Workplace skills have been defined in many different ways. There have been soft skills, hard skills, baseline skills, and more. But these definitions of skills haven’t been precise enough to enable workforce boards, higher education, and businesses to make practical decisions.
In the latest version of Labor Insight, Burning Glass Technologies has categorized skills so that students, workers, and businesses can begin using skills to drive better business decisions in the most efficient way possible.
Introducing the New Occupational Skills Framework
Burning Glass Technologies has developed a structure that includes three main occupational skills categories to help educators, job seekers, and employers better organize and understand the dozens of skills which might be required for a particular role. This framework was designed to help key decision makers across government, education and human capital management identify what skills workers absolutely need in a specific job, and what skills enable workers to distinguish themselves from others.
These skills are required for a specific job and are also relevant across other similar jobs. An employee needs these skills as building blocks to perform the more complex Defining Skills. In many cases, these are skills which involve managing the nuances and complexities of the workplace as such are best learned through on the job training as part of an apprenticeship.
Examples: Market planning and business development for Marketing Managers, record keeping and data entry for Administrative Assistants, and basic mathematics and repair for Machinists.
These represent the day-to-day tasks and responsibilities of the job. An employee needs these skills to qualify for and perform successfully in this occupation. These skills are important to include in the initial classroom training provided to students in order to ensure that they are able to immediately add value to the employers upon entering a job, or an internship.
Distinguishing skills are sets of skills which allow job seekers to highlight their technical proficiency in the role and to differentiate themselves from other candidates. These are skills which are less commonly required than core skills and often represent the specific tools or digital skills by which job seekers can specialize. In most cases, these types of tools and specializations are best taught in a hybrid format with an introduction in academic settings along with real-world practice for learners to crystallize their knowledge.
Labor Insight includes the fastest growing skills on the market, and it also highlights skills that typically offer salary premiums.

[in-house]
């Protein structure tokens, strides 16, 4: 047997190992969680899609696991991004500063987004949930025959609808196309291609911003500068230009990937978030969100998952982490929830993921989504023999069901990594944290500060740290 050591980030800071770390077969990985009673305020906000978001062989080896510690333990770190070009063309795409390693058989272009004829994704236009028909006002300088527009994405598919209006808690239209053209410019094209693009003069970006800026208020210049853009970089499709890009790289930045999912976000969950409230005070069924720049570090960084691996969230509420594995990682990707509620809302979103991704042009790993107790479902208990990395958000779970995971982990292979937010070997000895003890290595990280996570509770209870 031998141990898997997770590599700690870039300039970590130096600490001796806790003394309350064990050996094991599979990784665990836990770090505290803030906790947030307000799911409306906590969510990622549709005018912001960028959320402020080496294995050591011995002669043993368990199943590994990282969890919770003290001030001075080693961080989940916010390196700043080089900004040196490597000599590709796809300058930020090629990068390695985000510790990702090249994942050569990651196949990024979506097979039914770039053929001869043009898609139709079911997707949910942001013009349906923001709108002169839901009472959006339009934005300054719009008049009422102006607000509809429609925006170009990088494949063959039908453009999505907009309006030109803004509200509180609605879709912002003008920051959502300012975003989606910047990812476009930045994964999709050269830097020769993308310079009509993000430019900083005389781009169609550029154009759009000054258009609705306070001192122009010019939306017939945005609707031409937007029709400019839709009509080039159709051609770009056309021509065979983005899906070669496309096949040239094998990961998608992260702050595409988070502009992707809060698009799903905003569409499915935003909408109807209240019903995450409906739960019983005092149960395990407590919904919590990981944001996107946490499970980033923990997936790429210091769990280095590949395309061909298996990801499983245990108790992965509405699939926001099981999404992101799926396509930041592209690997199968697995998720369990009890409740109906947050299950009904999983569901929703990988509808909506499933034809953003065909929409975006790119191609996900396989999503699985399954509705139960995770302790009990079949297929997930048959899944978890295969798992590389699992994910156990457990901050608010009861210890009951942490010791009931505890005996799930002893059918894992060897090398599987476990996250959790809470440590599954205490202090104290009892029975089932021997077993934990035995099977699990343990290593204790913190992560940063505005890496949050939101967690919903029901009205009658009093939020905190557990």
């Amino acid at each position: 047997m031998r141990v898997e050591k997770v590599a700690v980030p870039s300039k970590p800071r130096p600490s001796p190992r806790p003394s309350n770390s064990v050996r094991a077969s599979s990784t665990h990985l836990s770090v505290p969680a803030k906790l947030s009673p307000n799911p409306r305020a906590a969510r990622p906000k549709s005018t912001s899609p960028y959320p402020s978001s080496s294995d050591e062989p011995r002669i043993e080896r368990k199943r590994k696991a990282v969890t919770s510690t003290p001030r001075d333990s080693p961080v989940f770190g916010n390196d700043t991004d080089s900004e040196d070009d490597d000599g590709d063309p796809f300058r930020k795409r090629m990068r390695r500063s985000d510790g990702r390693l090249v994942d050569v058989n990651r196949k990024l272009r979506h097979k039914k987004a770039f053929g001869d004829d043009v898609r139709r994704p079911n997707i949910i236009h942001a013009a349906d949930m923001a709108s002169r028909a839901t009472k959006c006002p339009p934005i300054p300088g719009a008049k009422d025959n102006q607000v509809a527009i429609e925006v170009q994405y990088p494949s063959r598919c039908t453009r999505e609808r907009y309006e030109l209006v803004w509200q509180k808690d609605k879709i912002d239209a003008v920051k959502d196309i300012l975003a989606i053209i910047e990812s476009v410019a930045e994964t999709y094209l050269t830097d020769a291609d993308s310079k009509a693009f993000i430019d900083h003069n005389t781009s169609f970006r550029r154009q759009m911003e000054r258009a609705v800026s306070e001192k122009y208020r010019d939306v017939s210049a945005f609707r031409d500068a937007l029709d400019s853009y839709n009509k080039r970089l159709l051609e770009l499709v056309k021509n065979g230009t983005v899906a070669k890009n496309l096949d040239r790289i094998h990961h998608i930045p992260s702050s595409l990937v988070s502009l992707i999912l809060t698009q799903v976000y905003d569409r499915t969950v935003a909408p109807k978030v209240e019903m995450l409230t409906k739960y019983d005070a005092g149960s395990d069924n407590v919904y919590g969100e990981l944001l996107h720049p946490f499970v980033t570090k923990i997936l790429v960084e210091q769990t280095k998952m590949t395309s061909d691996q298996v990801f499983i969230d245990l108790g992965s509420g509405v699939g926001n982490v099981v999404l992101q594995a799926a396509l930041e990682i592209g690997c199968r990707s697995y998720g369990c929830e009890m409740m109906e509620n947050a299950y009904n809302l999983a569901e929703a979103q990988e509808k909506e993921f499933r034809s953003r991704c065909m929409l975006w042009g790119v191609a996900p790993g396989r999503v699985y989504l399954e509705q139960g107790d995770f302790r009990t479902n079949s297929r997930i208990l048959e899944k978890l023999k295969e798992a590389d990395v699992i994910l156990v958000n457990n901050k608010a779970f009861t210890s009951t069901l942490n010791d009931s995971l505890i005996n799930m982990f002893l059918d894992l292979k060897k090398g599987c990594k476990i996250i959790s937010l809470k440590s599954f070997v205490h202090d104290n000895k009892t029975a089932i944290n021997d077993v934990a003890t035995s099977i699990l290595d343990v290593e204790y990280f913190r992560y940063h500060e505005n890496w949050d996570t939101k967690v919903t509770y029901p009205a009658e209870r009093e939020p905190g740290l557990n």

Examples: Specific types of marketing platforms such as Marketo and Google Adwords for Marketing Specialists, and creative design and video editing for Graphic Designers.
Below are examples of these three different types of skills for a Graphic Designer / Desktop Publisher.
How can higher education institutions use this framework?
Higher education institutions can improve their curriculum planning by using the lens of this new skills framework. Employers are becoming increasingly sophisticated in understanding the specific skills they need, and which ones are difficult for them to fill. As a result, graduates need to have—and be able to articulate that they have—skills that align with those needs. Using this new skills framework, institutions can build programs around defining skills to ensure graduates have the right qualifications for their ideal careers. Distinguishing skills can help graduates to specialize and gain competitive advantage in the workforce. Necessary skills are transferable across the job market; they can serve as a jumping off point for job seekers making career transitions, and these skills are typically relevant across a range of programs.
How can workforce and economic development agencies use this framework?
This new skills framework can help workforce and economic development agencies analyze their labor market in a more detailed, practical way. Workforce developers can support local job seekers by helping them identify which necessary skills they already have—these skills are transferable and can be leveraged in other occupations. This strategy allows job seekers to quickly find new work they can easily transition into.
Additionally, workforce developers can analyze the skills their local employers need, allowing them to identify areas of specialization. Knowing this information allows the economic developers to attract relatable businesses to the area. For instance, Amazon recently chose their second headquarters locations as NYC and Northern Virginia since there are such large pools of talented software engineers that they can readily hire in these locations.
How can corporations use this framework?
As a company’s goals and strategies change, corporations can focus on a skills-first approach to assessing current capabilities and determining requirements for the future. In doing so, corporations can leverage necessary skills as part of a foundation to build versatile employees who can move within their company. Additionally, by providing employees with an internal learning and development portal for career advancement based on defining and distinguishing skills, companies will reap a duel benefit of increase employee productivity as well as increased employee retention. Additionally, distinguishing skills (plus projections) can help the company stand out and stay ahead of competition by ensuring they have the future needs for a given role.
To learn more about the new skills framework, contact us today.
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